Light-hitting but more experienced Kermit Wahl got the call whenever an infield replacement was needed. Thus, Kraus remained glued to the Reds bench as the season continued. In a late-life anecdote, Kraus related that “a month or so into the season, … McKechnie promised to let [me] play if [I] could get though an exhibition game without injury.” But reinjury of Kraus’s shoulder while sliding into second derailed that plan.22 He did see action of a different sort at Crosley Field on June 19, however. Responding to the shrieks of a female fan, Kraus vaulted into the stands and stomped on a rat that had brushed the lady’s leg.23 Dismissing the heroics with a shrug, the Reds rookie related: “I’d seen plenty of rats on the farm.”24

By early July, injury and attrition left Kraus the only utility infielder on the Reds roster.25 But he still saw no game action. Behind the scenes, however, the youngster was enveloped in contract turmoil. Although the details are somewhat murky, it appears that the $5,500 signing bonus accorded Kraus by the Reds was contingent upon his remaining on the club roster though July 1. Shortly before that date, the Reds nullified the bonus by quietly releasing Kraus, and thereafter signing him to a new, bonus-less contract, “with the rookie consenting to the ruse.”26 The new contract, however, did not pass the smell test with the Commissioner’s Office. Finding that Cincinnati had taken undue advantage of Kraus, still a minor and without parents, to boot, Special Assistant to the Commissioner Leslie M. O’Connor released Kraus from the pact and declared him a free agent.27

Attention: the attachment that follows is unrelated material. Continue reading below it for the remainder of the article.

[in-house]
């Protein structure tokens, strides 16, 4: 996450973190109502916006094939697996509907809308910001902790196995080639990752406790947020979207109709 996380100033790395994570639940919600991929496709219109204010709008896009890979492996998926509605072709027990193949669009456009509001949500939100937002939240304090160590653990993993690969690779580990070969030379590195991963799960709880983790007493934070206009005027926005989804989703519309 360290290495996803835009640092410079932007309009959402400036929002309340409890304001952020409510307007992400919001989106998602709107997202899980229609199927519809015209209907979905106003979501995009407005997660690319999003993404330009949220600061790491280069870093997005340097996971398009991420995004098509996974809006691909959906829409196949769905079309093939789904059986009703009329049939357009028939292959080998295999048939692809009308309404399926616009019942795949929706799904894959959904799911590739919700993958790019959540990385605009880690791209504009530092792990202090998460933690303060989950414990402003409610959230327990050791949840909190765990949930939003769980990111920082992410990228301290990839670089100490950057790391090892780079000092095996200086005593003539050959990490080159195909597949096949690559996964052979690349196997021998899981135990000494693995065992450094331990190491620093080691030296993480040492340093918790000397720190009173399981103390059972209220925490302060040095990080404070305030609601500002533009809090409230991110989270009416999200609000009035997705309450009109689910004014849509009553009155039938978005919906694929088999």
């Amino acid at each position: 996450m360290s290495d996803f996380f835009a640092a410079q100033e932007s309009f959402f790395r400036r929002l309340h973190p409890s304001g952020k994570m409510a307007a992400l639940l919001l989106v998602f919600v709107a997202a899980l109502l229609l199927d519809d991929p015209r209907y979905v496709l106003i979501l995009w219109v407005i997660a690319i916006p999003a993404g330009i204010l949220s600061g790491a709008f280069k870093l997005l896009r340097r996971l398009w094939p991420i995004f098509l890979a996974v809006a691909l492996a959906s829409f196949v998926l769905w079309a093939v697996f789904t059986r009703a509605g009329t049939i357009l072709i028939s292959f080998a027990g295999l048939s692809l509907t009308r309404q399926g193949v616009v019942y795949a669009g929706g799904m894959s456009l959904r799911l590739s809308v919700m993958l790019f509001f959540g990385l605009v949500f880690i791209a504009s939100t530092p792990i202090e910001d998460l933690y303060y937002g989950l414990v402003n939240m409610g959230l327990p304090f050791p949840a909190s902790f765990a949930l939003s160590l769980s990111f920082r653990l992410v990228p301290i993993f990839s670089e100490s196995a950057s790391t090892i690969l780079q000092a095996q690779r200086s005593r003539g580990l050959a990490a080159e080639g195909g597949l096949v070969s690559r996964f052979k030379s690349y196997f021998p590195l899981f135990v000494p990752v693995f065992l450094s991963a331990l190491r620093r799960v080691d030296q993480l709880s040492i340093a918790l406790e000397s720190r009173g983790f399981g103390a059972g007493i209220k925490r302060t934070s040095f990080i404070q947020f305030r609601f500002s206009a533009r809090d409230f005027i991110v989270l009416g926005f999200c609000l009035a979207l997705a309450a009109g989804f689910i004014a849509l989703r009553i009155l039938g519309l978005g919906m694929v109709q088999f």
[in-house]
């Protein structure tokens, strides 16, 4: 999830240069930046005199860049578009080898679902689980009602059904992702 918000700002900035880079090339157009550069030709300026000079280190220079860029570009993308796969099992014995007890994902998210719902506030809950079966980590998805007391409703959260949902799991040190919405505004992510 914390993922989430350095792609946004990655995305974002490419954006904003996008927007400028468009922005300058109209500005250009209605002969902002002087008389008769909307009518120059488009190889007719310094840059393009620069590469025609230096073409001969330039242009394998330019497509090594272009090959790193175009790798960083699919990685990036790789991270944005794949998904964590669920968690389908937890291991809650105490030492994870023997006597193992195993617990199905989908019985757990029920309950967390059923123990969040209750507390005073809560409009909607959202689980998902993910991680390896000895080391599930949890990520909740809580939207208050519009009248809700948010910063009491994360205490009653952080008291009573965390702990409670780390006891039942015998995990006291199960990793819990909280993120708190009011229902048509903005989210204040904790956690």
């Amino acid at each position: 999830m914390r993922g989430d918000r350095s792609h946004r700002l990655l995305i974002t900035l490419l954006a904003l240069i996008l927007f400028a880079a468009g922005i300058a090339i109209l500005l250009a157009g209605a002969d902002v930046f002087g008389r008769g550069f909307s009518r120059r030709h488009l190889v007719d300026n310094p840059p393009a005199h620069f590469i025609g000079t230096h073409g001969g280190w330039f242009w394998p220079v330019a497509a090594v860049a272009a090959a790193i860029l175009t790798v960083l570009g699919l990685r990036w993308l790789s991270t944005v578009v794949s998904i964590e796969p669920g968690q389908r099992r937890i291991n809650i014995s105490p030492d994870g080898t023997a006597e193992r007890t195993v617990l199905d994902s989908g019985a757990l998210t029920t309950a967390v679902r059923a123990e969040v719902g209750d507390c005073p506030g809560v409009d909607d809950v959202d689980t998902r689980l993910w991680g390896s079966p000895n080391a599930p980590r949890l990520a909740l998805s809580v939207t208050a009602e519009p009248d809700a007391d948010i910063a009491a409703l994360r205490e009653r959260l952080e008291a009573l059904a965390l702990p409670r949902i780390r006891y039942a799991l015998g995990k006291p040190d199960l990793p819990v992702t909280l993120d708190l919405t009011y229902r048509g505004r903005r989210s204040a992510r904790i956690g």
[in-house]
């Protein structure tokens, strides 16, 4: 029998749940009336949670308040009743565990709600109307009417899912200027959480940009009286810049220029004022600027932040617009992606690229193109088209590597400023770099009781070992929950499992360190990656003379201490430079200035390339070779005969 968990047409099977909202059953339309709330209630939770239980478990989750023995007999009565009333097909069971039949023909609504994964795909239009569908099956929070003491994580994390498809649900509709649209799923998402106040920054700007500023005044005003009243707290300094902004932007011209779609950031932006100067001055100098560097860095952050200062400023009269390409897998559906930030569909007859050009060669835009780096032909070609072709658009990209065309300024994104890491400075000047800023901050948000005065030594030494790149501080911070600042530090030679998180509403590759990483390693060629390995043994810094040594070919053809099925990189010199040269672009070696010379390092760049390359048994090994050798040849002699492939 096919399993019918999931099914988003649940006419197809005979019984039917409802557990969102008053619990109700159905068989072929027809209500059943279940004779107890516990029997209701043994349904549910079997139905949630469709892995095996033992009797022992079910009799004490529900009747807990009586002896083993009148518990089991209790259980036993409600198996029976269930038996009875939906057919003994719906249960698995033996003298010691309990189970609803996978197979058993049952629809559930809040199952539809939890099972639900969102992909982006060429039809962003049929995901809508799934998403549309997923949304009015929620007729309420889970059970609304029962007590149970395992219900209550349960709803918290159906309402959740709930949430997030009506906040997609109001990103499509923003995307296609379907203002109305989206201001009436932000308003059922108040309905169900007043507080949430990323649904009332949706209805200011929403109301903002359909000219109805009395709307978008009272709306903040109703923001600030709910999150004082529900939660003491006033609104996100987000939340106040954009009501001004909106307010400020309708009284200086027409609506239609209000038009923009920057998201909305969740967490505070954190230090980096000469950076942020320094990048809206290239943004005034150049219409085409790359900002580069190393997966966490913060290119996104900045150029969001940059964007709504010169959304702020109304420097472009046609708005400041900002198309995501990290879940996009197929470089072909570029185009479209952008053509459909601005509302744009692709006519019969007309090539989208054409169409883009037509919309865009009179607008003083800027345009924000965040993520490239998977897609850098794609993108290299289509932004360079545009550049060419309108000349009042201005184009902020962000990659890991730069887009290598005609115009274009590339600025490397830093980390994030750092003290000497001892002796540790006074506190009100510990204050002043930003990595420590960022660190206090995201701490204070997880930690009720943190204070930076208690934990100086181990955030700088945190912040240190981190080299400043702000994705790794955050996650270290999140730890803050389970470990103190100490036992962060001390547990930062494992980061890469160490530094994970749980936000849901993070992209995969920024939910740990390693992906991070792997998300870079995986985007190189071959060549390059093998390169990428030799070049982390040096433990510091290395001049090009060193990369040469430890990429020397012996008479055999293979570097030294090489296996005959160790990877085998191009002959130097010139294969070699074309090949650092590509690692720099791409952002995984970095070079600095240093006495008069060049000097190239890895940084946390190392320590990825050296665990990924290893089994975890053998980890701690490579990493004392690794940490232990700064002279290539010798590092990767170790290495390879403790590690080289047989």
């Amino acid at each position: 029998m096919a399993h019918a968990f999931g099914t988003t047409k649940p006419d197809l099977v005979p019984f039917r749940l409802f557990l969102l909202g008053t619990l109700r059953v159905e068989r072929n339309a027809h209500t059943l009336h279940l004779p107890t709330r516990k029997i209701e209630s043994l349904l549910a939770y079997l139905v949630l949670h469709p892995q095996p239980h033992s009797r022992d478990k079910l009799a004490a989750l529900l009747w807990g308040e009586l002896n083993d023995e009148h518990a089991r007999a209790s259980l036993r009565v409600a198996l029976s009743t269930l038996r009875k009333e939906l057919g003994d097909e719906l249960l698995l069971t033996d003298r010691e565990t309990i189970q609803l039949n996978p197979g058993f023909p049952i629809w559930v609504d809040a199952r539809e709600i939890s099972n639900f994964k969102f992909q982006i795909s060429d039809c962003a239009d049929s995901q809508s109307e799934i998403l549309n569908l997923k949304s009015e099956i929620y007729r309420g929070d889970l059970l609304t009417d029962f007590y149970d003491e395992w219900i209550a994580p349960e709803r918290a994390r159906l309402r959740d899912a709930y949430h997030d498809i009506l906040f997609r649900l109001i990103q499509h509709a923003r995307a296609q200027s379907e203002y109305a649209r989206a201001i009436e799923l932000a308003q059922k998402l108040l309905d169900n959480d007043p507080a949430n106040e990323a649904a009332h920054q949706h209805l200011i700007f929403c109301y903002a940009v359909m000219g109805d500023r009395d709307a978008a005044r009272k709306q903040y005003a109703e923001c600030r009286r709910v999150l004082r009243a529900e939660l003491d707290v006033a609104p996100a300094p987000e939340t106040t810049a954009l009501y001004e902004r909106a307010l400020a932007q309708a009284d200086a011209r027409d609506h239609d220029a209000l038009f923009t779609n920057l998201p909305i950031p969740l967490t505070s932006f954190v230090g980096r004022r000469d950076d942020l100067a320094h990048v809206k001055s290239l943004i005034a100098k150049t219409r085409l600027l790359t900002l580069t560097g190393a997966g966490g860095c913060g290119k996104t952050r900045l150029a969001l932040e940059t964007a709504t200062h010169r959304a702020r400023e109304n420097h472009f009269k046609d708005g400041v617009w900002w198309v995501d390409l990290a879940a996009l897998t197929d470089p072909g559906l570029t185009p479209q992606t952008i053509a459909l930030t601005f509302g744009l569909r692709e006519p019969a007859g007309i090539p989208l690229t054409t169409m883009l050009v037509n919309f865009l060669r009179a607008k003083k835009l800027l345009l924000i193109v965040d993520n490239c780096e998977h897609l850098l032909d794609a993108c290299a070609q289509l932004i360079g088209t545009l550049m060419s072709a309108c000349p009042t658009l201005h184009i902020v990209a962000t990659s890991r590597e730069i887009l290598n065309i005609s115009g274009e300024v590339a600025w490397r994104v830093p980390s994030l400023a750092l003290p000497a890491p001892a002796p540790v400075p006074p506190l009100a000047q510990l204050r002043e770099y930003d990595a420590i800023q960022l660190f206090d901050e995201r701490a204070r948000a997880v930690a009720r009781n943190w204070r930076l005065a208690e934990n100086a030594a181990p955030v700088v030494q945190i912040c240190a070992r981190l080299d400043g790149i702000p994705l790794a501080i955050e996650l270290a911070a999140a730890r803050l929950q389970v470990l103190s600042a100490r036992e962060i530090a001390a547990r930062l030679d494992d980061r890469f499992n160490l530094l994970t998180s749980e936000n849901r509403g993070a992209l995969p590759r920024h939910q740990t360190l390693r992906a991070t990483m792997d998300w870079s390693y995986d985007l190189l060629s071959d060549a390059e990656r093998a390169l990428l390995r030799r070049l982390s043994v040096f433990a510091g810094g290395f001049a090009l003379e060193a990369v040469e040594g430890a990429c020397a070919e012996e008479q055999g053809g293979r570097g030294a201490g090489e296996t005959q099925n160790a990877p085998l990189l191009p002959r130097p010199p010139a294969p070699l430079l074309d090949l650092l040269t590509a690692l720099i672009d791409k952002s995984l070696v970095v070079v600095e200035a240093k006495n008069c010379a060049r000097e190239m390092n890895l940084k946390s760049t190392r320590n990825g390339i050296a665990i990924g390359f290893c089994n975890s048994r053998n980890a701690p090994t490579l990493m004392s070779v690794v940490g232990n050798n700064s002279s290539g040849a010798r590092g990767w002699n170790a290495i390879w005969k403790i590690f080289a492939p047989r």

Whether a preemptive move or a response to the O’Connor ruling, Cincinnati unconditionally released Kraus just prior to the start of a July 19 doubleheader against the Boston Braves.28 The rookie had been on the Reds roster for the first 76 games of the 1945 season and had not seen action in any one of them. As far as can be determined, this makes Kraus the longest-tenured phantom or almost-major leaguer in the annals of the game. Not that the youngster was suffering, at least financially. Within days of his release, he signed a contract with the Syracuse Chiefs of the Class AAA International League, receiving a $2,500 signing bonus, as well.29 Presuming that the Reds remained on the hook for the original $5,500 contract bonus – contemporary reportage is vague or silent on this point – Kraus had accumulated $8,000 without having played an inning of professional baseball. Not bad for a youth who’d just turned 18, particularly when a deadly global conflict occupied many of his age group.

On July 31, 1945, Kraus finally made his debut in professional baseball, playing second base for Syracuse in a twin bill against the Rochester Red Wings. The occasion was not an auspicious one. He went 0-for-6 at the plate and made three errors (in 17 fielding chances) as the clubs split the two contests. Two evenings later, Kraus broke into the base-hit column with a single during a 7-6 Chiefs win over Montreal. His name then disappeared from Syracuse box scores.30

While Kraus was apparently taking his leave of Syracuse, a momentous event that would have dramatic effect upon his professional ballplaying prospects occurred: the Allies achieved victory in World War II. With hordes of major and high minor league veterans returning to the ranks for the 1946 season, marginal talents like Kraus were hard-pressed to find an engagement. Yet somehow, he landed a berth with the Quebec Alouettes, the Chicago Cubs affiliate in the Class C Canadian-American League. But even mid-minor league play seemed too fast for the youngster. In 109 games, he batted a tepid .208, with only 10 extra-base hits in 366 at-bats. His defense at third base (135 putouts, 238 assists, and 42 errors, for an .899 fielding percentage) was no better for a last-place (41-79, .342) Quebec club.